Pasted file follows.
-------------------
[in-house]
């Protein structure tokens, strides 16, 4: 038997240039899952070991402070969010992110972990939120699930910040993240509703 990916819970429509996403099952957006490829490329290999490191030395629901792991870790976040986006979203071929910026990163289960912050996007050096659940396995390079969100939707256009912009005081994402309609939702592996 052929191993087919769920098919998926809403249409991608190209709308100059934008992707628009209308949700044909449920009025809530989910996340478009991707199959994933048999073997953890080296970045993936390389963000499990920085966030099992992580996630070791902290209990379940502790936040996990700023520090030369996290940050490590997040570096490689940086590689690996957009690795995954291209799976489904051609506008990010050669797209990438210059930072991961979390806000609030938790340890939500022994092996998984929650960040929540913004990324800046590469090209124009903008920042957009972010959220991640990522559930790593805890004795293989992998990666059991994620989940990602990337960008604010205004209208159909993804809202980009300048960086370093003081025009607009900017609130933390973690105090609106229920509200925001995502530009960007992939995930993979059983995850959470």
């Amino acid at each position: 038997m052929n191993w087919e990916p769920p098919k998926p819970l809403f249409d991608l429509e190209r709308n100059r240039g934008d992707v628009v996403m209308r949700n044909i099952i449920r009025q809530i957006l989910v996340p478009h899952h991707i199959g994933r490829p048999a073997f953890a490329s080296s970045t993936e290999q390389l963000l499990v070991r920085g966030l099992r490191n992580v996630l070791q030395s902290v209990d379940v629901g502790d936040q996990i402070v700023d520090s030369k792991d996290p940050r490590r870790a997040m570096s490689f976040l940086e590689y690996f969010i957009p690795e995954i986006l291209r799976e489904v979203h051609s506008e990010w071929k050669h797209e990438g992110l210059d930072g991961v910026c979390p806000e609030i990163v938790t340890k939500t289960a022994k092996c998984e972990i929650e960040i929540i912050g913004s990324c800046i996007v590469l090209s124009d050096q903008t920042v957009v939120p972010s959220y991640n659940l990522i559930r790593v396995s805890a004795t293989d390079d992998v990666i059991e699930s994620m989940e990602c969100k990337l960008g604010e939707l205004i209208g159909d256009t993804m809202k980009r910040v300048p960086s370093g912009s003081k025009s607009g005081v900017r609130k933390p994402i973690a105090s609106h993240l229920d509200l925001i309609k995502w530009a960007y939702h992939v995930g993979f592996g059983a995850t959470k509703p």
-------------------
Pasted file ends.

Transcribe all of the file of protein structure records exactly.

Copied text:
[in-house]
């Protein structure tokens, strides 16, 4: 038997240039899952070991402070969010992110972990939120699930910040993240509703 990916819970429509996403099952957006490829490329290999490191030395629901792991870790976040986006979203071929910026990163289960912050996007050096659940396995390079969100939707256009912009005081994402309609939702592996 052929191993087919769920098919998926809403249409991608190209709308100059934008992707628009209308949700044909449920009025809530989910996340478009991707199959994933048999073997953890080296970045993936390389963000499990920085966030099992992580996630070791902290209990379940502790936040996990700023520090030369996290940050490590997040570096490689940086590689690996957009690795995954291209799976489904051609506008990010050669797209990438210059930072991961979390806000609030938790340890939500022994092996998984929650960040929540913004990324800046590469090209124009903008920042957009972010959220991640990522559930790593805890004795293989992998990666059991994620989940990602990337960008604010205004209208159909993804809202980009300048960086370093003081025009607009900017609130933390973690105090609106229920509200925001995502530009960007992939995930993979059983995850959470």
């Amino acid at each position: 038997m052929n191993w087919e990916p769920p098919k998926p819970l809403f249409d991608l429509e190209r709308n100059r240039g934008d992707v628009v996403m209308r949700n044909i099952i449920r009025q809530i957006l989910v996340p478009h899952h991707i199959g994933r490829p048999a073997f953890a490329s080296s970045t993936e290999q390389l963000l499990v070991r920085g966030l099992r490191n992580v996630l070791q030395s902290v209990d379940v629901g502790d936040q996990i402070v700023d520090s030369k792991d996290p940050r490590r870790a997040m570096s490689f976040l940086e590689y690996f969010i957009p690795e995954i986006l291209r799976e489904v979203h051609s506008e990010w071929k050669h797209e990438g992110l210059d930072g991961v910026c979390p806000e609030i990163v938790t340890k939500t289960a022994k092996c998984e972990i929650e960040i929540i912050g913004s990324c800046i996007v590469l090209s124009d050096q903008t920042v957009v939120p972010s959220y991640n659940l990522i559930r790593v396995s805890a004795t293989d390079d992998v990666i059991e699930s994620m989940e990602c969100k990337l960008g604010e939707l205004i209208g159909d256009t993804m809202k980009r910040v300048p960086s370093g912009s003081k025009s607009g005081v900017r609130k933390p994402i973690a105090s609106h993240l229920d509200l925001i309609k995502w530009a960007y939702h992939v995930g993979f592996g059983a995850t959470k509703p």